Top of the class? Two years of the Major Projects Leadership Academy

Written by Colin Marrs on 27 April 2015 in Feature
Feature

It’s two years since the launch of the Major Projects Leadership Academy, a training school designed to improve the leadership of big public sector schemes. With 100 graduates now under its belt, is the programme achieving its aims? Colin Marrs reports

Ever wondered what a senior civil service version of TV’s Big Brother would look like? The Major Projects Leadership Academy is now bringing leaders of UK’s biggest public schemes together to live under the same roof for periods of a week at a time. But what sounds like a recipe for ratings disaster could be switching Whitehall on to a new approach to project management.

The MPLA was announced in February 2012, crystallising a recommendation included in the previous year’s Civil Service Reform Plan. The full academy programme was up and running by October 2012 and is aimed at delivering a competency framework based on four leadership pillars – personal, major projects, commercial and technical.

David Blackall, acting chief executive of the government’s Major Projects Authority, who has oversight of MPLA, is now secure enough about the academy to admit that success was not a given. He identifies a certain amount of trepidation and uncertainty from departments about the untested training programme. “When we first started, they weren’t quite sure what the value would be and who it would be best aimed at,” he says.

At the outset, the aim was to begin training all senior responsible officers and programme directors on major projects by the end of 2014, with an expectation that two cohorts of 25 people would graduate each year. Just two and a half years on, there are already 100 graduates – and another 320 have embarked on the training. “We accelerated our plans after the value became clear to everyone during the first cohort,” Blackall says.


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The MPLA is being delivered jointly by the Major Projects Authority, Oxford University’s Saïd Business School and consultancy Deloitte. Attendees undertake academic reading before three separate residential weeks at the school. Prior to final assessment, they must produce five written assessments along with a development plan describing how they will put their learning into action. “The course is quite demanding – you are going to lose quite a few weekends going through it,” Blackall says.

Teaching during the residential weeks is workshop-based, with a third of sessions devoted to discussion of key points in smaller groups. This allows the academic learning to be applied to real life work situations, according to Blackall – who graduated from the first cohort during his previous life at the Department for Transport. “It is highly interactive – these are natural leaders who are used to being vocal and having opinions,” he says.

Outside of the classroom, the timetable incorporates activities to support learning, which according to the MPLA handbook includes “morning energiser sessions including Tai Chi, running and access to the on-site gym”. The students also eat together, providing an opportunity to swap their experiences.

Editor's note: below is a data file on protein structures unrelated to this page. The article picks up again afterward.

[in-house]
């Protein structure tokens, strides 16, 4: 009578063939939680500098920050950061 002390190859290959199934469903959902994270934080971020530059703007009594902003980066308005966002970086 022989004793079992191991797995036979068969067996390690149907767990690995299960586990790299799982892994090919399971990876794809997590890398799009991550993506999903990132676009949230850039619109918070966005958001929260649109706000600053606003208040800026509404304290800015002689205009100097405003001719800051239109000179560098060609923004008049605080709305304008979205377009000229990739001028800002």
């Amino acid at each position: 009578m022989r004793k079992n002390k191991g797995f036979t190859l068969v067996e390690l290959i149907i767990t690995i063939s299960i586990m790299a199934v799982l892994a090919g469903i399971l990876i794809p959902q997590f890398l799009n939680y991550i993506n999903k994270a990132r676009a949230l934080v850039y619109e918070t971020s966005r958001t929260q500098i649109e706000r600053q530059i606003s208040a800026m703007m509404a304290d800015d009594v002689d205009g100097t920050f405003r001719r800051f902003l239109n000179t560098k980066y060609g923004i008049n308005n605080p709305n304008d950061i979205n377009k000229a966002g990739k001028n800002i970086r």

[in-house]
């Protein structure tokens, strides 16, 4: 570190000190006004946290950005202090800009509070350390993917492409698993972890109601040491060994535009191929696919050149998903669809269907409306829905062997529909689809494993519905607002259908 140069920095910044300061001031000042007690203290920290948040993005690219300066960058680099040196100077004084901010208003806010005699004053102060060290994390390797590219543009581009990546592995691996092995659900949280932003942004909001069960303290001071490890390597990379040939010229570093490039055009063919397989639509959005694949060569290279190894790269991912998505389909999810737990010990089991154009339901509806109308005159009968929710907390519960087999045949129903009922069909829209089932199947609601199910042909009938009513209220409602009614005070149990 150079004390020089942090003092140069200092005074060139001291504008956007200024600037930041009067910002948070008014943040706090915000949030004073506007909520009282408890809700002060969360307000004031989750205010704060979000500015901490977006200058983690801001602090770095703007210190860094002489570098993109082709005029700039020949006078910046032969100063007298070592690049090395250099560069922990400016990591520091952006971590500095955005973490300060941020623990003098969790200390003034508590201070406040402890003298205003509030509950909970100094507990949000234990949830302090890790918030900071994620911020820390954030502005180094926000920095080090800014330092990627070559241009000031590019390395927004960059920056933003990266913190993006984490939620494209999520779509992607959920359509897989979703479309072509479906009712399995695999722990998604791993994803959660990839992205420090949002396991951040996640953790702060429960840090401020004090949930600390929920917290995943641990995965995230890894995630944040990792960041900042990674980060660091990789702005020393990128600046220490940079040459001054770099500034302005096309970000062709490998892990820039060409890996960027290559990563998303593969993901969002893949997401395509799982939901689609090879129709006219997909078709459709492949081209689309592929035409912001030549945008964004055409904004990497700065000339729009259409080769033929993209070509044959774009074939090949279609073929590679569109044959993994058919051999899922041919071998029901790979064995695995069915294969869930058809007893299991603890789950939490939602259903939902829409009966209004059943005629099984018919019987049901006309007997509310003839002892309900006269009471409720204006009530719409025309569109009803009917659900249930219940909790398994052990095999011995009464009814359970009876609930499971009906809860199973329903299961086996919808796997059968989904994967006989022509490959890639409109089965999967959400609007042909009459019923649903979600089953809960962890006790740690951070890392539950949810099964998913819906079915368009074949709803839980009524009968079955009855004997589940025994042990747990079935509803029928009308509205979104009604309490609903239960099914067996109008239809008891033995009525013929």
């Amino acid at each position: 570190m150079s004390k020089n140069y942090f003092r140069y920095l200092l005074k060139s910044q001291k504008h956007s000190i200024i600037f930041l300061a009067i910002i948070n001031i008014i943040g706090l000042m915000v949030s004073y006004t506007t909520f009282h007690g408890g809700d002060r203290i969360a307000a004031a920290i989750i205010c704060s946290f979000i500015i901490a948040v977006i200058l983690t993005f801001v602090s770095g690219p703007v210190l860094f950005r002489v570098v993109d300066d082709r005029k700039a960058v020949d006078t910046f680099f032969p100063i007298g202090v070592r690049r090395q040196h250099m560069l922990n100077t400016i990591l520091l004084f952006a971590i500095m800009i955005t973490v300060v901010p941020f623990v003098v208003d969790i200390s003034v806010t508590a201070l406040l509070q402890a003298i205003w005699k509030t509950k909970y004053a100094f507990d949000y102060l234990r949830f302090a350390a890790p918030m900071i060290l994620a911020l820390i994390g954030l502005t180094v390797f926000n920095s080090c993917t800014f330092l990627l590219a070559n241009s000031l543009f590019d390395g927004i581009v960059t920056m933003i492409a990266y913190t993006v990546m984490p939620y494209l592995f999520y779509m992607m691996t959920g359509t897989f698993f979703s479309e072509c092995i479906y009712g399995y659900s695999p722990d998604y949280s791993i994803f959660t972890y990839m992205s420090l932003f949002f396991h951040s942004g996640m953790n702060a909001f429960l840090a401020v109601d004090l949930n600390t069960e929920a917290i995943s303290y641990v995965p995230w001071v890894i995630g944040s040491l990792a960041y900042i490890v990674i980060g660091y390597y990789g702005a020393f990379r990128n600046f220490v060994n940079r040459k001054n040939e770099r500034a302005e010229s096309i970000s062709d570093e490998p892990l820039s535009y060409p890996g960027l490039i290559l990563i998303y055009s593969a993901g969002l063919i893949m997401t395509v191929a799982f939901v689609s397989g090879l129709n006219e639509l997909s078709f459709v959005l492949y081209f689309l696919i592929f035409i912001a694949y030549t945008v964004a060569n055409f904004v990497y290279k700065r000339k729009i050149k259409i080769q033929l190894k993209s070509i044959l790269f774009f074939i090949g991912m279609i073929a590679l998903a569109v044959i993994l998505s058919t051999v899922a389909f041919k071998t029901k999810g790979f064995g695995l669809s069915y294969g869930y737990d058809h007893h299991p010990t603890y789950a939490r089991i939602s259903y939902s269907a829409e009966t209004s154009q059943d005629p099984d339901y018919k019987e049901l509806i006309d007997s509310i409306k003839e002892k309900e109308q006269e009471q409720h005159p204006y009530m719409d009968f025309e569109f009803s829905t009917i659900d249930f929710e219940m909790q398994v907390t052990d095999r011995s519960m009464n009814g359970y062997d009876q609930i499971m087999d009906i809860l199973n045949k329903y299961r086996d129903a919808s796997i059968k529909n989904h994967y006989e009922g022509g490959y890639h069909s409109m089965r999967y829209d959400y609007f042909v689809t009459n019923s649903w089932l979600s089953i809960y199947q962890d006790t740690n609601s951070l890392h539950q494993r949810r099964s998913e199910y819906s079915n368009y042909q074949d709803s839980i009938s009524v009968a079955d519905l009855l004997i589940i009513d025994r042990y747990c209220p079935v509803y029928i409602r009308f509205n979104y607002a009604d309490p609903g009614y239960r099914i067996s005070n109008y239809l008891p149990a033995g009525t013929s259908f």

Paul Chapman, director of the Saïd’s MSc in major programme management – taken mainly by private sector project leaders – also heads up the MPLA programme for the business school. Those taking the two different courses have more in common than might be imagined, he says. “The challenges faced by the public sector are of a similar magnitude to the private sector. If people on the MPLA were doing the MSc, nobody would be embarrassed.” Indeed, to avoid the courses becoming too dominated by the large number of MoD project leaders, he says, some have been put on the MSc programme, “where they have flourished”.

While the MSc requires around 120 days of work, the MPLA programme only requires 30. Chapman says that this has led to the curriculum being divided 50/50 between technical and leadership elements on the MPLA course, compared to 80/20 on the MSc. The fundamental aim of the programme is to develop the critical capabilities of senior civil servants. “We want participants to leave asking bigger and better questions while being pragmatic. The teaching method is to set up some ideas, start poking and deconstructing them and working out how you would put them back together again,” Chapman says. 

Lessons and feedback from the early cohorts has led to some tweaks to the content of the course. Chapman says: “We have further developed the commercial side as the Crown Commercial Service has come on stream.” In addition, the course now incorporates emerging lessons from the Government Digital Service on how agile working – hitherto perceived as a purely digital project approach – can improve wider project delivery. “We shouldn’t put the philosophy of agile in a digital ghetto,” Chapman says. “It is about challenging the idea that you should plan every single element of a project at the beginning.”

After the intensive training, prospective graduates face an assessment panel, on which Chapman and Blackall both sit. This assesses each student’s thick portfolio of written material, and discusses the proposed changes that they would make to their real-life project. “I always turn to David and ask ‘do you have confidence in this person to lead a major project?’ That always cuts through and allows us to reach a well-informed decision.”

Any suggestion that senior civil servants are handed an easy pass is dismissed by Chapman, who estimates the failure rate at between 10% to 20% per cohort. He says: “It is not always an easy conversation to have, but it is an honest one,” he says. Blackall adds that some are awarded qualified passes with stipulations as to the type of projects they would be most suited to lead. He says: “There are some that have skills in specialist areas that are not widely deployable.”

Chapman is comforted by the fact that some those who failed in the earliest cohorts have returned for a second bite of the MPLA cherry. After identifying their weaknesses and working on their own development plan, they have succeeded after trying again. He says: “They will generally report that it was not easy at the time of their rejection, but acknowledge that it has helped them improve their skills.”